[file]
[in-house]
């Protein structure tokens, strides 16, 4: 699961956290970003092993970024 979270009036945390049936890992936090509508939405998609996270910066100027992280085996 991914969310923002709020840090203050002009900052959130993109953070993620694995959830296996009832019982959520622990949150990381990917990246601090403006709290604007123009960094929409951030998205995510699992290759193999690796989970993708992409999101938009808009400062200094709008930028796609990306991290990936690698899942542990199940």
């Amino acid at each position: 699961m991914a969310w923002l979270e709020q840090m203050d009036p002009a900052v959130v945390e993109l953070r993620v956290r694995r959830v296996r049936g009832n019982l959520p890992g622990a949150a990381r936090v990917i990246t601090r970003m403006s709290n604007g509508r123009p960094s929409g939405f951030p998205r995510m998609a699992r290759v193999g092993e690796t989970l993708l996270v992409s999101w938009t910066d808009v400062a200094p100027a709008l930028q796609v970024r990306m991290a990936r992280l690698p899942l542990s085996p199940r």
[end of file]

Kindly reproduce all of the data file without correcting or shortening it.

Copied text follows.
[in-house]
């Protein structure tokens, strides 16, 4: 699961956290970003092993970024 979270009036945390049936890992936090509508939405998609996270910066100027992280085996 991914969310923002709020840090203050002009900052959130993109953070993620694995959830296996009832019982959520622990949150990381990917990246601090403006709290604007123009960094929409951030998205995510699992290759193999690796989970993708992409999101938009808009400062200094709008930028796609990306991290990936690698899942542990199940």
């Amino acid at each position: 699961m991914a969310w923002l979270e709020q840090m203050d009036p002009a900052v959130v945390e993109l953070r993620v956290r694995r959830v296996r049936g009832n019982l959520p890992g622990a949150a990381r936090v990917i990246t601090r970003m403006s709290n604007g509508r123009p960094s929409g939405f951030p998205r995510m998609a699992r290759v193999g092993e690796t989970l993708l996270v992409s999101w938009t910066d808009v400062a200094p100027a709008l930028q796609v970024r990306m991290a990936r992280l690698p899942l542990s085996p199940r």